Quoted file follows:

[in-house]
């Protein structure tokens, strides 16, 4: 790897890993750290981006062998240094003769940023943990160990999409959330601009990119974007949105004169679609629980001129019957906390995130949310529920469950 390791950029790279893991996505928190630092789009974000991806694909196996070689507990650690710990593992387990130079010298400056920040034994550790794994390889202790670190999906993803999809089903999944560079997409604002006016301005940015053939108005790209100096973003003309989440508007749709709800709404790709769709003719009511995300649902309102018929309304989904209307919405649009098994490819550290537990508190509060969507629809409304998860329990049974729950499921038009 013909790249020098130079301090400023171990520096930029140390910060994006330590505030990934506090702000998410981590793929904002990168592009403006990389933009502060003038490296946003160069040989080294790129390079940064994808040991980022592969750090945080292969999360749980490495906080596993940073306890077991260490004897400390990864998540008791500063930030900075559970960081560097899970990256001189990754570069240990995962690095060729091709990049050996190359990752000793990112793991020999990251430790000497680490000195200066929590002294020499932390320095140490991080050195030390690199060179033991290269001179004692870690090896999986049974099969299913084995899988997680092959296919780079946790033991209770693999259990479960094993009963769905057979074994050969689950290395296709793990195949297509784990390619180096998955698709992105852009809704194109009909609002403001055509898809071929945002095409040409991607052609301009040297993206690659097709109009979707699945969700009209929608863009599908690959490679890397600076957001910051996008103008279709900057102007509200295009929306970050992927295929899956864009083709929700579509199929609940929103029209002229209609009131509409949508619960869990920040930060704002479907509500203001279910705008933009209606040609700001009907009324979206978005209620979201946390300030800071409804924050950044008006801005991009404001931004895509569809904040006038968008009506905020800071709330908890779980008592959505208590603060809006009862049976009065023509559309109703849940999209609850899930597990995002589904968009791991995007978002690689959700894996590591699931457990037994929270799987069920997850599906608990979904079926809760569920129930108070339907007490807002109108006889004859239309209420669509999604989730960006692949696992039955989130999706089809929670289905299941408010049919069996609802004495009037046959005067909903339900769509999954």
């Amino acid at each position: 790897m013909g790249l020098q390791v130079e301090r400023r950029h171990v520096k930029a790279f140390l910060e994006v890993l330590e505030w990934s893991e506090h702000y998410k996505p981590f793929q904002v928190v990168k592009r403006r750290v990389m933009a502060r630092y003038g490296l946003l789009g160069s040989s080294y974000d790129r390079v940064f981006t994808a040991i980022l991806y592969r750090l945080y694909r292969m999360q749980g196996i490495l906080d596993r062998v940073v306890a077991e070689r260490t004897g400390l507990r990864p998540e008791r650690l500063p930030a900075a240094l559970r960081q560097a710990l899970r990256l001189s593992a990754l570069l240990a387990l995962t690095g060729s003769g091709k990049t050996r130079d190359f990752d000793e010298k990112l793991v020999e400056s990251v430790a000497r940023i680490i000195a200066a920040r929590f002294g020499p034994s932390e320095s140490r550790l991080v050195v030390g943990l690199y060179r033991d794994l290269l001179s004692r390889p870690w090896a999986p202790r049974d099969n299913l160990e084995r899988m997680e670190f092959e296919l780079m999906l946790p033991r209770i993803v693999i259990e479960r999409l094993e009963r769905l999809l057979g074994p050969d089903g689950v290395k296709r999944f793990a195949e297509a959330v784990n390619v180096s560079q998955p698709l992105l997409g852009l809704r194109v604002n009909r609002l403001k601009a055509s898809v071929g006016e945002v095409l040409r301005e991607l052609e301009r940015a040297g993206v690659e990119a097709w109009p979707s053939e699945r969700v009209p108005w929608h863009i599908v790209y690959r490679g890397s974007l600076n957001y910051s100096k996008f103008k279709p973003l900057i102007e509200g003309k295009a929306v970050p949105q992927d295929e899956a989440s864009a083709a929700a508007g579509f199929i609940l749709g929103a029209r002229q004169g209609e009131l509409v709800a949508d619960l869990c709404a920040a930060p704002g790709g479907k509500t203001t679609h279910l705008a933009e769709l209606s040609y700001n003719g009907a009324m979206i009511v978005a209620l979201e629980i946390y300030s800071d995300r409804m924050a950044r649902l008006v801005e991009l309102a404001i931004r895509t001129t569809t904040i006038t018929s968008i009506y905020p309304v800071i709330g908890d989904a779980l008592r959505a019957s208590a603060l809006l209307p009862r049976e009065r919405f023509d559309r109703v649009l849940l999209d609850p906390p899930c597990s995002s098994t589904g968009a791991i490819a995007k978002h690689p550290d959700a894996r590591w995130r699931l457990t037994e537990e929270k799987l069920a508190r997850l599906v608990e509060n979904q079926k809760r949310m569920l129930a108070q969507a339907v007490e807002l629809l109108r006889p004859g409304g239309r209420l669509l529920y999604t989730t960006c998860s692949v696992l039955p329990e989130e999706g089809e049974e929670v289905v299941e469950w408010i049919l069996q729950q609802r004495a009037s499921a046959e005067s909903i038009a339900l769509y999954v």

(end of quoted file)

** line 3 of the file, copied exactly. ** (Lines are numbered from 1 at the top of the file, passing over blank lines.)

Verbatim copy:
């Amino acid at each position: 790897m013909g790249l020098q390791v130079e301090r400023r950029h171990v520096k930029a790279f140390l910060e994006v890993l330590e505030w990934s893991e506090h702000y998410k996505p981590f793929q904002v928190v990168k592009r403006r750290v990389m933009a502060r630092y003038g490296l946003l789009g160069s040989s080294y974000d790129r390079v940064f981006t994808a040991i980022l991806y592969r750090l945080y694909r292969m999360q749980g196996i490495l906080d596993r062998v940073v306890a077991e070689r260490t004897g400390l507990r990864p998540e008791r650690l500063p930030a900075a240094l559970r960081q560097a710990l899970r990256l001189s593992a990754l570069l240990a387990l995962t690095g060729s003769g091709k990049t050996r130079d190359f990752d000793e010298k990112l793991v020999e400056s990251v430790a000497r940023i680490i000195a200066a920040r929590f002294g020499p034994s932390e320095s140490r550790l991080v050195v030390g943990l690199y060179r033991d794994l290269l001179s004692r390889p870690w090896a999986p202790r049974d099969n299913l160990e084995r899988m997680e670190f092959e296919l780079m999906l946790p033991r209770i993803v693999i259990e479960r999409l094993e009963r769905l999809l057979g074994p050969d089903g689950v290395k296709r999944f793990a195949e297509a959330v784990n390619v180096s560079q998955p698709l992105l997409g852009l809704r194109v604002n009909r609002l403001k601009a055509s898809v071929g006016e945002v095409l040409r301005e991607l052609e301009r940015a040297g993206v690659e990119a097709w109009p979707s053939e699945r969700v009209p108005w929608h863009i599908v790209y690959r490679g890397s974007l600076n957001y910051s100096k996008f103008k279709p973003l900057i102007e509200g003309k295009a929306v970050p949105q992927d295929e899956a989440s864009a083709a929700a508007g579509f199929i609940l749709g929103a029209r002229q004169g209609e009131l509409v709800a949508d619960l869990c709404a920040a930060p704002g790709g479907k509500t203001t679609h279910l705008a933009e769709l209606s040609y700001n003719g009907a009324m979206i009511v978005a209620l979201e629980i946390y300030s800071d995300r409804m924050a950044r649902l008006v801005e991009l309102a404001i931004r895509t001129t569809t904040i006038t018929s968008i009506y905020p309304v800071i709330g908890d989904a779980l008592r959505a019957s208590a603060l809006l209307p009862r049976e009065r919405f023509d559309r109703v649009l849940l999209d609850p906390p899930c597990s995002s098994t589904g968009a791991i490819a995007k978002h690689p550290d959700a894996r590591w995130r699931l457990t037994e537990e929270k799987l069920a508190r997850l599906v608990e509060n979904q079926k809760r949310m569920l129930a108070q969507a339907v007490e807002l629809l109108r006889p004859g409304g239309r209420l669509l529920y999604t989730t960006c998860s692949v696992l039955p329990e989130e999706g089809e049974e929670v289905v299941e469950w408010i049919l069996q729950q609802r004495a009037s499921a046959e005067s909903i038009a339900l769509y999954v």